Posts Tagged ‘credit’

How Much Cash do Americans Keep on Hand?

Thursday, March 5th, 2009

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What’s in your pocket?


Americans are losing faith in banks, period. That goes without saying and no explanation is needed. We all know this. The stock market is falling; banks are going down and receiving money just to keep themselves afloat. What is the average American doing? They are stashing their cash or carrying it with them! In the past year, since gas prices started skyrocketing, Americans have started looking twice at their bank accounts and getting nervous. Even then there was talk of there being a recession. People started withdrawing their money in a frenzy and selling their stocks, starting to stash it at home and carrying large amounts in their wallets. So how much money do Americans carry in their wallets, and how much money is stashed in American homes?

The amount of cash Americans carry on their person is directly affected by the area of the country they live in. People in New York and Los Angeles are going to carry way more money than someone who lives in a smaller town like Lorain, Ohio or El Paso, Texas. Since the cost of living is so different, the cash one carries for basic necessities would be much higher in New York City and way lower in Lorain, Ohio. The demographics on carrying money look like this:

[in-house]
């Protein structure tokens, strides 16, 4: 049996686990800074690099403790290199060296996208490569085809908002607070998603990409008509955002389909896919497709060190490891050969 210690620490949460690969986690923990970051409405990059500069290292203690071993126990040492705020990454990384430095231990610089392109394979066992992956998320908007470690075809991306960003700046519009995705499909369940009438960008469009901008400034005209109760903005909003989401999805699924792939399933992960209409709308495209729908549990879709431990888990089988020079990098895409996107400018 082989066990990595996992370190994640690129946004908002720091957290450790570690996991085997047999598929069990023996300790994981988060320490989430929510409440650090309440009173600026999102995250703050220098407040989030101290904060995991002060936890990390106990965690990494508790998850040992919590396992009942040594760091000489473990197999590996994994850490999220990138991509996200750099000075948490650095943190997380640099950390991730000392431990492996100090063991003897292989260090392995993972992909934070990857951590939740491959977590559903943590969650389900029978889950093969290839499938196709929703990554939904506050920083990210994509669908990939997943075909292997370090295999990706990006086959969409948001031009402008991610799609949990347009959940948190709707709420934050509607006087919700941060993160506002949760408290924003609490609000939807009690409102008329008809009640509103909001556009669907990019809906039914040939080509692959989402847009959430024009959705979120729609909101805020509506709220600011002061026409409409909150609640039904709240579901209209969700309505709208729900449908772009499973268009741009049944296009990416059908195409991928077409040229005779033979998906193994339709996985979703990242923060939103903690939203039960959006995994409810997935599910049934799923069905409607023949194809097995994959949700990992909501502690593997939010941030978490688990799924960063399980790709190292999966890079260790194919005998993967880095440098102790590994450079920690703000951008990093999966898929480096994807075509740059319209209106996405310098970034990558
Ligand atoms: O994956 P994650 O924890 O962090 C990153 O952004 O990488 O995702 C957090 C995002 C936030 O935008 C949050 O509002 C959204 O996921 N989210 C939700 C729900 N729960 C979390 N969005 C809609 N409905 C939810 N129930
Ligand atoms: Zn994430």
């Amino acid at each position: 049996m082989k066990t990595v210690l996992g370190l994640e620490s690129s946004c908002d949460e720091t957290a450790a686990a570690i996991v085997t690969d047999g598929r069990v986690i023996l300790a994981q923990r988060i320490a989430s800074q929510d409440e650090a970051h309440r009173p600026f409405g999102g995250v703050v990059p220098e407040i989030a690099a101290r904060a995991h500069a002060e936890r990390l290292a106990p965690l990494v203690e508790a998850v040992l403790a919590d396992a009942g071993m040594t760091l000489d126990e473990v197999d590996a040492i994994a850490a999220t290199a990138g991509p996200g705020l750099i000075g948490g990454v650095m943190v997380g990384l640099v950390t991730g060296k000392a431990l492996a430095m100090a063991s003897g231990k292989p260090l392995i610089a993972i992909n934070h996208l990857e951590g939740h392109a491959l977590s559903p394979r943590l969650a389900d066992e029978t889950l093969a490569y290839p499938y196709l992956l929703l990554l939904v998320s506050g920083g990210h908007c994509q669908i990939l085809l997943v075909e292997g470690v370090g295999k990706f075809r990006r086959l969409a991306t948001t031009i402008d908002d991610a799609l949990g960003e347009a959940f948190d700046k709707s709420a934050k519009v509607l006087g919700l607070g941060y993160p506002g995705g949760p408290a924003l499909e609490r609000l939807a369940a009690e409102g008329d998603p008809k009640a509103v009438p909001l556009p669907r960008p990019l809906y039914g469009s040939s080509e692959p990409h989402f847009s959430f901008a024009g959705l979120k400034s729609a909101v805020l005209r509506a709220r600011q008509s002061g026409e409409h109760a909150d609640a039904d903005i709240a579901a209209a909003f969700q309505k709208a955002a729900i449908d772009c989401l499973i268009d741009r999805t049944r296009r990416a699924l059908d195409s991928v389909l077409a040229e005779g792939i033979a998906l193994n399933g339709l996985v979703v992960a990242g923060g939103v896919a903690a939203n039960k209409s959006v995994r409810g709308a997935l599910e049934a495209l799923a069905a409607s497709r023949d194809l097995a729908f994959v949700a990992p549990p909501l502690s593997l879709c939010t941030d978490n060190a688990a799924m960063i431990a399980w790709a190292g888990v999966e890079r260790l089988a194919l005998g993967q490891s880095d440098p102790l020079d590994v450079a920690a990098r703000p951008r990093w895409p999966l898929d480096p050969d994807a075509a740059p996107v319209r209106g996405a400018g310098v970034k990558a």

The average purse or wallet in the United States contains about $104.

13% of Americans use a piggy bank.

28% of Americans have a coin jar.

15% if people in the U.S. have a large amount of cash hidden in their houses. Out of these people, half of them have it hidden and the other half hide it in plain sight.

1/3 of Americans keep a small amount of cash on hand for emergencies.

Finally, more than 50% of American’s don’t keep any cash at all in the house.

American’s carry cash so they don’t have to use credit cards, foregoing the interest usually incurred in that way. People carry cash because they don’t trust the banks and they haven’t been able to trust banks for at least a year or more. Some carry cash because that’s what they’ve always done and that’s what they were taught to do. Sure a lot of people go into a bank or through the drive through to cash their paychecks, in return getting their cash for no extra fees. What about those who don’t go to the bank and whose checks are automatically deposited? These people will usually hit up the ATM. It’s difficult if possible at all to not incur a fee when using the ATM so this way of obtaining your cash is costing you money. Is the tradeoff worth it?

Some might argue that we’re becoming a no cash society; using less cash and more and more debit and credit cards. I wonder if these people have taken a look at the economy lately because I think we may be going back to using as little plastic as possible.

How and Why to Start a Savings Account

Tuesday, March 3rd, 2009

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Put your money where the bank is.